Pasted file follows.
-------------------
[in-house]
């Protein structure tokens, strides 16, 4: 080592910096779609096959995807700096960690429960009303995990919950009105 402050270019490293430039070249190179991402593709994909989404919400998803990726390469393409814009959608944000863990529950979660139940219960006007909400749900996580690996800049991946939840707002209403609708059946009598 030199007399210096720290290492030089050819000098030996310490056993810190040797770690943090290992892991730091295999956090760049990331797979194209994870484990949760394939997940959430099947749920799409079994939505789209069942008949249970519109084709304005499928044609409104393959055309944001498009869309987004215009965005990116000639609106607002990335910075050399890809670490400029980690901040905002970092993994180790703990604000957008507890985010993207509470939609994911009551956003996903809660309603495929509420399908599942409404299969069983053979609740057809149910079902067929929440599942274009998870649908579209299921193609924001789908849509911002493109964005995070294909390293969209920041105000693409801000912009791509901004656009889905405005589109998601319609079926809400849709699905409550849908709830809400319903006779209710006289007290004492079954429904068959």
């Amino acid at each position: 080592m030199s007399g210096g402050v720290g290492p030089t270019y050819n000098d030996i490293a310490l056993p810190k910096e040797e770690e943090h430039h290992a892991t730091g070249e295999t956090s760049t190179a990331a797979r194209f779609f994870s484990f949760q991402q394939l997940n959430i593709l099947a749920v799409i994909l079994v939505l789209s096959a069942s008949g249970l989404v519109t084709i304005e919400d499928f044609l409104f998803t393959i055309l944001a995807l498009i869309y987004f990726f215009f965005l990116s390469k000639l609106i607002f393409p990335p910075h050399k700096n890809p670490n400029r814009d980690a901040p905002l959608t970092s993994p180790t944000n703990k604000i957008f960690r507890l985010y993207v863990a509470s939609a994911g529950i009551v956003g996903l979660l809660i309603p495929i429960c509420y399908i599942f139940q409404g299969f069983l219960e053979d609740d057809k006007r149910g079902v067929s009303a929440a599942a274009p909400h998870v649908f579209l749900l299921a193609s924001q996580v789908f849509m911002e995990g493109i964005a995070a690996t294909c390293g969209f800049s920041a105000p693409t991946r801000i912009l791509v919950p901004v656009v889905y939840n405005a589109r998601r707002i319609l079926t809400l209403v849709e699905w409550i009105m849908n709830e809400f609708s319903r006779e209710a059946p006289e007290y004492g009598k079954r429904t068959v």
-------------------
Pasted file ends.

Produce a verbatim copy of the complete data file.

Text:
[in-house]
């Protein structure tokens, strides 16, 4: 080592910096779609096959995807700096960690429960009303995990919950009105 402050270019490293430039070249190179991402593709994909989404919400998803990726390469393409814009959608944000863990529950979660139940219960006007909400749900996580690996800049991946939840707002209403609708059946009598 030199007399210096720290290492030089050819000098030996310490056993810190040797770690943090290992892991730091295999956090760049990331797979194209994870484990949760394939997940959430099947749920799409079994939505789209069942008949249970519109084709304005499928044609409104393959055309944001498009869309987004215009965005990116000639609106607002990335910075050399890809670490400029980690901040905002970092993994180790703990604000957008507890985010993207509470939609994911009551956003996903809660309603495929509420399908599942409404299969069983053979609740057809149910079902067929929440599942274009998870649908579209299921193609924001789908849509911002493109964005995070294909390293969209920041105000693409801000912009791509901004656009889905405005589109998601319609079926809400849709699905409550849908709830809400319903006779209710006289007290004492079954429904068959």
């Amino acid at each position: 080592m030199s007399g210096g402050v720290g290492p030089t270019y050819n000098d030996i490293a310490l056993p810190k910096e040797e770690e943090h430039h290992a892991t730091g070249e295999t956090s760049t190179a990331a797979r194209f779609f994870s484990f949760q991402q394939l997940n959430i593709l099947a749920v799409i994909l079994v939505l789209s096959a069942s008949g249970l989404v519109t084709i304005e919400d499928f044609l409104f998803t393959i055309l944001a995807l498009i869309y987004f990726f215009f965005l990116s390469k000639l609106i607002f393409p990335p910075h050399k700096n890809p670490n400029r814009d980690a901040p905002l959608t970092s993994p180790t944000n703990k604000i957008f960690r507890l985010y993207v863990a509470s939609a994911g529950i009551v956003g996903l979660l809660i309603p495929i429960c509420y399908i599942f139940q409404g299969f069983l219960e053979d609740d057809k006007r149910g079902v067929s009303a929440a599942a274009p909400h998870v649908f579209l749900l299921a193609s924001q996580v789908f849509m911002e995990g493109i964005a995070a690996t294909c390293g969209f800049s920041a105000p693409t991946r801000i912009l791509v919950p901004v656009v889905y939840n405005a589109r998601r707002i319609l079926t809400l209403v849709e699905w409550i009105m849908n709830e809400f609708s319903r006779e209710a059946p006289e007290y004492g009598k079954r429904t068959v």